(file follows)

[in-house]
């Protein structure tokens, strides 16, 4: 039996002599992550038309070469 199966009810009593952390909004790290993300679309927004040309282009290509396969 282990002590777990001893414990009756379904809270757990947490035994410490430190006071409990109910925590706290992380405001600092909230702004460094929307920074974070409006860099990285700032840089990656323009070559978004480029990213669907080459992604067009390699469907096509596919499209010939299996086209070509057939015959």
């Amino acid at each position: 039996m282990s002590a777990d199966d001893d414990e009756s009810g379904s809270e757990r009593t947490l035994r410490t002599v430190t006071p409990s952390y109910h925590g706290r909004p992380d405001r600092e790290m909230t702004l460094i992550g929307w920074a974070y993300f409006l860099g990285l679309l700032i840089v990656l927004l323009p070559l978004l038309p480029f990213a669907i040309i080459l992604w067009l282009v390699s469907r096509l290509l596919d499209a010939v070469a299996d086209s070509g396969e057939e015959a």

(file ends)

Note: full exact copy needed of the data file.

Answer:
[in-house]
């Protein structure tokens, strides 16, 4: 039996002599992550038309070469 199966009810009593952390909004790290993300679309927004040309282009290509396969 282990002590777990001893414990009756379904809270757990947490035994410490430190006071409990109910925590706290992380405001600092909230702004460094929307920074974070409006860099990285700032840089990656323009070559978004480029990213669907080459992604067009390699469907096509596919499209010939299996086209070509057939015959």
């Amino acid at each position: 039996m282990s002590a777990d199966d001893d414990e009756s009810g379904s809270e757990r009593t947490l035994r410490t002599v430190t006071p409990s952390y109910h925590g706290r909004p992380d405001r600092e790290m909230t702004l460094i992550g929307w920074a974070y993300f409006l860099g990285l679309l700032i840089v990656l927004l323009p070559l978004l038309p480029f990213a669907i040309i080459l992604w067009l282009v390699s469907r096509l290509l596919d499209a010939v070469a299996d086209s070509g396969e057939e015959a």